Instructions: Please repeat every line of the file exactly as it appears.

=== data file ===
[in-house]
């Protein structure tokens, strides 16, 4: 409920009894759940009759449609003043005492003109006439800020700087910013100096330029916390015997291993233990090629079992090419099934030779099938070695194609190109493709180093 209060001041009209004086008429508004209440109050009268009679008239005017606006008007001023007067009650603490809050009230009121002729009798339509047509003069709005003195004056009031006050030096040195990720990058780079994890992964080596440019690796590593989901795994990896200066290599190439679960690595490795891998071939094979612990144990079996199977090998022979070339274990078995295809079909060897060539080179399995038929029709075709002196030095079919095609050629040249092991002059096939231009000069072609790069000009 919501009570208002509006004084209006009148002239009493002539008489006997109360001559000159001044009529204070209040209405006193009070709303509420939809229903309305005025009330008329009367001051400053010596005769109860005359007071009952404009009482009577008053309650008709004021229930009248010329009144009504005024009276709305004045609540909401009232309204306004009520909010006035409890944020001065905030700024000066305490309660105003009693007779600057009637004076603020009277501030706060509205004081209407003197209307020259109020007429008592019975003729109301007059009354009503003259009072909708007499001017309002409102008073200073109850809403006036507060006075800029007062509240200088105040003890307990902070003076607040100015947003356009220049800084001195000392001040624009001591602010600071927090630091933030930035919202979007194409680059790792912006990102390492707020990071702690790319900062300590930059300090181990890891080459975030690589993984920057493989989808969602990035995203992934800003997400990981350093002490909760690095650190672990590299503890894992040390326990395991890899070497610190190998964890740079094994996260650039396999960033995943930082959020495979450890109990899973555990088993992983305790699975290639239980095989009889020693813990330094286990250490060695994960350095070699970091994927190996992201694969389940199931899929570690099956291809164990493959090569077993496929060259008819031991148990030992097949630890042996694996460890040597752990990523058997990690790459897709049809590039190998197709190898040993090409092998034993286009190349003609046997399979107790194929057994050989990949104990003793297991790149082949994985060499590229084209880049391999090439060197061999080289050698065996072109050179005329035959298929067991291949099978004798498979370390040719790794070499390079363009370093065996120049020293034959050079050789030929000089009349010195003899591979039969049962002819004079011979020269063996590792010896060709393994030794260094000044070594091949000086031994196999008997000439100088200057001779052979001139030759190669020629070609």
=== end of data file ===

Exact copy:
[in-house]
């Protein structure tokens, strides 16, 4: 409920009894759940009759449609003043005492003109006439800020700087910013100096330029916390015997291993233990090629079992090419099934030779099938070695194609190109493709180093 209060001041009209004086008429508004209440109050009268009679008239005017606006008007001023007067009650603490809050009230009121002729009798339509047509003069709005003195004056009031006050030096040195990720990058780079994890992964080596440019690796590593989901795994990896200066290599190439679960690595490795891998071939094979612990144990079996199977090998022979070339274990078995295809079909060897060539080179399995038929029709075709002196030095079919095609050629040249092991002059096939231009000069072609790069000009 919501009570208002509006004084209006009148002239009493002539008489006997109360001559000159001044009529204070209040209405006193009070709303509420939809229903309305005025009330008329009367001051400053010596005769109860005359007071009952404009009482009577008053309650008709004021229930009248010329009144009504005024009276709305004045609540909401009232309204306004009520909010006035409890944020001065905030700024000066305490309660105003009693007779600057009637004076603020009277501030706060509205004081209407003197209307020259109020007429008592019975003729109301007059009354009503003259009072909708007499001017309002409102008073200073109850809403006036507060006075800029007062509240200088105040003890307990902070003076607040100015947003356009220049800084001195000392001040624009001591602010600071927090630091933030930035919202979007194409680059790792912006990102390492707020990071702690790319900062300590930059300090181990890891080459975030690589993984920057493989989808969602990035995203992934800003997400990981350093002490909760690095650190672990590299503890894992040390326990395991890899070497610190190998964890740079094994996260650039396999960033995943930082959020495979450890109990899973555990088993992983305790699975290639239980095989009889020693813990330094286990250490060695994960350095070699970091994927190996992201694969389940199931899929570690099956291809164990493959090569077993496929060259008819031991148990030992097949630890042996694996460890040597752990990523058997990690790459897709049809590039190998197709190898040993090409092998034993286009190349003609046997399979107790194929057994050989990949104990003793297991790149082949994985060499590229084209880049391999090439060197061999080289050698065996072109050179005329035959298929067991291949099978004798498979370390040719790794070499390079363009370093065996120049020293034959050079050789030929000089009349010195003899591979039969049962002819004079011979020269063996590792010896060709393994030794260094000044070594091949000086031994196999008997000439100088200057001779052979001139030759190669020629070609």